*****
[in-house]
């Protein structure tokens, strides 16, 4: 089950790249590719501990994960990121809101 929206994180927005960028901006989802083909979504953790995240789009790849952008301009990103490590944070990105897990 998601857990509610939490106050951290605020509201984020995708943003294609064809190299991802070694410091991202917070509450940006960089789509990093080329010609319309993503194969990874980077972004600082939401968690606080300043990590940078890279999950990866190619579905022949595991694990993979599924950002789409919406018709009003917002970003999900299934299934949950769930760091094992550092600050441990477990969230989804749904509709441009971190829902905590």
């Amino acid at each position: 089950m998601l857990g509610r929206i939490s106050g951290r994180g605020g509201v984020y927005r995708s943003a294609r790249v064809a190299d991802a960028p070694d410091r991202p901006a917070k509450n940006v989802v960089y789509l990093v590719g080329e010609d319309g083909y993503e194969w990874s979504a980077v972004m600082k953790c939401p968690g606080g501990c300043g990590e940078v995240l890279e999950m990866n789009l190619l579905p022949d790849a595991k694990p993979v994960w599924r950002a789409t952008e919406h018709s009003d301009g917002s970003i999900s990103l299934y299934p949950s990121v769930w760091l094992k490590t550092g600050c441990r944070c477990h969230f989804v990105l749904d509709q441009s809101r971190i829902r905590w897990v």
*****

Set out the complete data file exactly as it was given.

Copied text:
[in-house]
């Protein structure tokens, strides 16, 4: 089950790249590719501990994960990121809101 929206994180927005960028901006989802083909979504953790995240789009790849952008301009990103490590944070990105897990 998601857990509610939490106050951290605020509201984020995708943003294609064809190299991802070694410091991202917070509450940006960089789509990093080329010609319309993503194969990874980077972004600082939401968690606080300043990590940078890279999950990866190619579905022949595991694990993979599924950002789409919406018709009003917002970003999900299934299934949950769930760091094992550092600050441990477990969230989804749904509709441009971190829902905590």
């Amino acid at each position: 089950m998601l857990g509610r929206i939490s106050g951290r994180g605020g509201v984020y927005r995708s943003a294609r790249v064809a190299d991802a960028p070694d410091r991202p901006a917070k509450n940006v989802v960089y789509l990093v590719g080329e010609d319309g083909y993503e194969w990874s979504a980077v972004m600082k953790c939401p968690g606080g501990c300043g990590e940078v995240l890279e999950m990866n789009l190619l579905p022949d790849a595991k694990p993979v994960w599924r950002a789409t952008e919406h018709s009003d301009g917002s970003i999900s990103l299934y299934p949950s990121v769930w760091l094992k490590t550092g600050c441990r944070c477990h969230f989804v990105l749904d509709q441009s809101r971190i829902r905590w897990v």